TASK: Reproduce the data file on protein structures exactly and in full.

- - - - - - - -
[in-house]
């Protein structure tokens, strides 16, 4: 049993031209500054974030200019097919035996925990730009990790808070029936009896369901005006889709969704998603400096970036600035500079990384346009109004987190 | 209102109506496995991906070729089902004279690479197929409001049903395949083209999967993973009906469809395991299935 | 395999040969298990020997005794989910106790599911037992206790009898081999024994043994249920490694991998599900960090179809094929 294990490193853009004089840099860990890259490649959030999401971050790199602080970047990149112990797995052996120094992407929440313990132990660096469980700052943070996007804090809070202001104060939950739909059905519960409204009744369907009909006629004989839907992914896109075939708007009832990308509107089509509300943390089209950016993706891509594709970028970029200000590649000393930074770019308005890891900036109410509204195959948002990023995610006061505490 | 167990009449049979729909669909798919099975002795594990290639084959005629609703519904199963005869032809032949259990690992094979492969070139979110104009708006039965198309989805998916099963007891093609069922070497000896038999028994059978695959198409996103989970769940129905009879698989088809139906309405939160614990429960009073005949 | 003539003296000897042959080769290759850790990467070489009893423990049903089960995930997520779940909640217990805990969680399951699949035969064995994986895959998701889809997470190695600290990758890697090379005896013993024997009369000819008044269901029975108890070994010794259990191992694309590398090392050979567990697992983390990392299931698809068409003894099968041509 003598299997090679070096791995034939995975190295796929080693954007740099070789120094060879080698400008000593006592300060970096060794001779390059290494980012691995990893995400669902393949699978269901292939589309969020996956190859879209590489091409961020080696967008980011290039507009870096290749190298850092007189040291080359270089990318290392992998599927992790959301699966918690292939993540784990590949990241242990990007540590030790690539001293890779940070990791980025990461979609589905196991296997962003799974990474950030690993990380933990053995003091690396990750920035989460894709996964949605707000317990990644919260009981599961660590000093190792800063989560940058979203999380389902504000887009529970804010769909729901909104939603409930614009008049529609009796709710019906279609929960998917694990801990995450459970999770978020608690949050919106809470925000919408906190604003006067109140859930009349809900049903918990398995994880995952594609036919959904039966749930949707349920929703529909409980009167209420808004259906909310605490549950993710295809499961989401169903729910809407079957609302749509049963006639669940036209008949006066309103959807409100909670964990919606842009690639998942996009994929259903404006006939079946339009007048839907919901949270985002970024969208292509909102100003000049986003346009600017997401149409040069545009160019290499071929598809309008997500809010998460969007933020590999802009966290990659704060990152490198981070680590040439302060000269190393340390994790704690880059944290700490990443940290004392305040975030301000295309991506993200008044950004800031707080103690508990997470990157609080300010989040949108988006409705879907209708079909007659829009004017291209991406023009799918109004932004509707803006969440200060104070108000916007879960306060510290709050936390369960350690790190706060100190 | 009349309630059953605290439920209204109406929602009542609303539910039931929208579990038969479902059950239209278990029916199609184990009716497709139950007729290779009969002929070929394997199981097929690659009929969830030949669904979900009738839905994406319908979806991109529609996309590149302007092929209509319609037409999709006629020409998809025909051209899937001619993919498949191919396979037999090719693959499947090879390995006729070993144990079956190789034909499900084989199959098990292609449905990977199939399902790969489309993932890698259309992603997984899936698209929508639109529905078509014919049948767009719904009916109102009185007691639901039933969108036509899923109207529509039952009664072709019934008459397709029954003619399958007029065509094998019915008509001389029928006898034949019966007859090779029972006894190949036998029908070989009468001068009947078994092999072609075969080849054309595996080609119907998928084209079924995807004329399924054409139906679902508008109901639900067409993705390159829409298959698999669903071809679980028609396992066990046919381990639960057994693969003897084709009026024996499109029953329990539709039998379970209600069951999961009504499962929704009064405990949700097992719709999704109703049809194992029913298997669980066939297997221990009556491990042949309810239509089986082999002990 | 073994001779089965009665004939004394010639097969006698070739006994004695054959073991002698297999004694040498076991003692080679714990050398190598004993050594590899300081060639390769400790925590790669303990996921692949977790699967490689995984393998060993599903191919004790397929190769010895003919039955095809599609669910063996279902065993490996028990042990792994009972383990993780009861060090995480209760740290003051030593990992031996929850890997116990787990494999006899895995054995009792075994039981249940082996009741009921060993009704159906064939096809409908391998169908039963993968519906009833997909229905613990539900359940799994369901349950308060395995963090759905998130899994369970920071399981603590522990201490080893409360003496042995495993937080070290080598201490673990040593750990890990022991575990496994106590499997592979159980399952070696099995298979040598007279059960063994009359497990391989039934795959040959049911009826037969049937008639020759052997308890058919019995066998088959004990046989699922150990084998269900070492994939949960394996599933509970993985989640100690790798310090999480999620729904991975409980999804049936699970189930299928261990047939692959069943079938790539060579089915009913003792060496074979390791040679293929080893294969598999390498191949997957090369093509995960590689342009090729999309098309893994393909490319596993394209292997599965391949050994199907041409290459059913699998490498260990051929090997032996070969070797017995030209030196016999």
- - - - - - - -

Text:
[in-house]
């Protein structure tokens, strides 16, 4: 049993031209500054974030200019097919035996925990730009990790808070029936009896369901005006889709969704998603400096970036600035500079990384346009109004987190 | 209102109506496995991906070729089902004279690479197929409001049903395949083209999967993973009906469809395991299935 | 395999040969298990020997005794989910106790599911037992206790009898081999024994043994249920490694991998599900960090179809094929 294990490193853009004089840099860990890259490649959030999401971050790199602080970047990149112990797995052996120094992407929440313990132990660096469980700052943070996007804090809070202001104060939950739909059905519960409204009744369907009909006629004989839907992914896109075939708007009832990308509107089509509300943390089209950016993706891509594709970028970029200000590649000393930074770019308005890891900036109410509204195959948002990023995610006061505490 | 167990009449049979729909669909798919099975002795594990290639084959005629609703519904199963005869032809032949259990690992094979492969070139979110104009708006039965198309989805998916099963007891093609069922070497000896038999028994059978695959198409996103989970769940129905009879698989088809139906309405939160614990429960009073005949 | 003539003296000897042959080769290759850790990467070489009893423990049903089960995930997520779940909640217990805990969680399951699949035969064995994986895959998701889809997470190695600290990758890697090379005896013993024997009369000819008044269901029975108890070994010794259990191992694309590398090392050979567990697992983390990392299931698809068409003894099968041509 003598299997090679070096791995034939995975190295796929080693954007740099070789120094060879080698400008000593006592300060970096060794001779390059290494980012691995990893995400669902393949699978269901292939589309969020996956190859879209590489091409961020080696967008980011290039507009870096290749190298850092007189040291080359270089990318290392992998599927992790959301699966918690292939993540784990590949990241242990990007540590030790690539001293890779940070990791980025990461979609589905196991296997962003799974990474950030690993990380933990053995003091690396990750920035989460894709996964949605707000317990990644919260009981599961660590000093190792800063989560940058979203999380389902504000887009529970804010769909729901909104939603409930614009008049529609009796709710019906279609929960998917694990801990995450459970999770978020608690949050919106809470925000919408906190604003006067109140859930009349809900049903918990398995994880995952594609036919959904039966749930949707349920929703529909409980009167209420808004259906909310605490549950993710295809499961989401169903729910809407079957609302749509049963006639669940036209008949006066309103959807409100909670964990919606842009690639998942996009994929259903404006006939079946339009007048839907919901949270985002970024969208292509909102100003000049986003346009600017997401149409040069545009160019290499071929598809309008997500809010998460969007933020590999802009966290990659704060990152490198981070680590040439302060000269190393340390994790704690880059944290700490990443940290004392305040975030301000295309991506993200008044950004800031707080103690508990997470990157609080300010989040949108988006409705879907209708079909007659829009004017291209991406023009799918109004932004509707803006969440200060104070108000916007879960306060510290709050936390369960350690790190706060100190 | 009349309630059953605290439920209204109406929602009542609303539910039931929208579990038969479902059950239209278990029916199609184990009716497709139950007729290779009969002929070929394997199981097929690659009929969830030949669904979900009738839905994406319908979806991109529609996309590149302007092929209509319609037409999709006629020409998809025909051209899937001619993919498949191919396979037999090719693959499947090879390995006729070993144990079956190789034909499900084989199959098990292609449905990977199939399902790969489309993932890698259309992603997984899936698209929508639109529905078509014919049948767009719904009916109102009185007691639901039933969108036509899923109207529509039952009664072709019934008459397709029954003619399958007029065509094998019915008509001389029928006898034949019966007859090779029972006894190949036998029908070989009468001068009947078994092999072609075969080849054309595996080609119907998928084209079924995807004329399924054409139906679902508008109901639900067409993705390159829409298959698999669903071809679980028609396992066990046919381990639960057994693969003897084709009026024996499109029953329990539709039998379970209600069951999961009504499962929704009064405990949700097992719709999704109703049809194992029913298997669980066939297997221990009556491990042949309810239509089986082999002990 | 073994001779089965009665004939004394010639097969006698070739006994004695054959073991002698297999004694040498076991003692080679714990050398190598004993050594590899300081060639390769400790925590790669303990996921692949977790699967490689995984393998060993599903191919004790397929190769010895003919039955095809599609669910063996279902065993490996028990042990792994009972383990993780009861060090995480209760740290003051030593990992031996929850890997116990787990494999006899895995054995009792075994039981249940082996009741009921060993009704159906064939096809409908391998169908039963993968519906009833997909229905613990539900359940799994369901349950308060395995963090759905998130899994369970920071399981603590522990201490080893409360003496042995495993937080070290080598201490673990040593750990890990022991575990496994106590499997592979159980399952070696099995298979040598007279059960063994009359497990391989039934795959040959049911009826037969049937008639020759052997308890058919019995066998088959004990046989699922150990084998269900070492994939949960394996599933509970993985989640100690790798310090999480999620729904991975409980999804049936699970189930299928261990047939692959069943079938790539060579089915009913003792060496074979390791040679293929080893294969598999390498191949997957090369093509995960590689342009090729999309098309893994393909490319596993394209292997599965391949050994199907041409290459059913699998490498260990051929090997032996070969070797017995030209030196016999």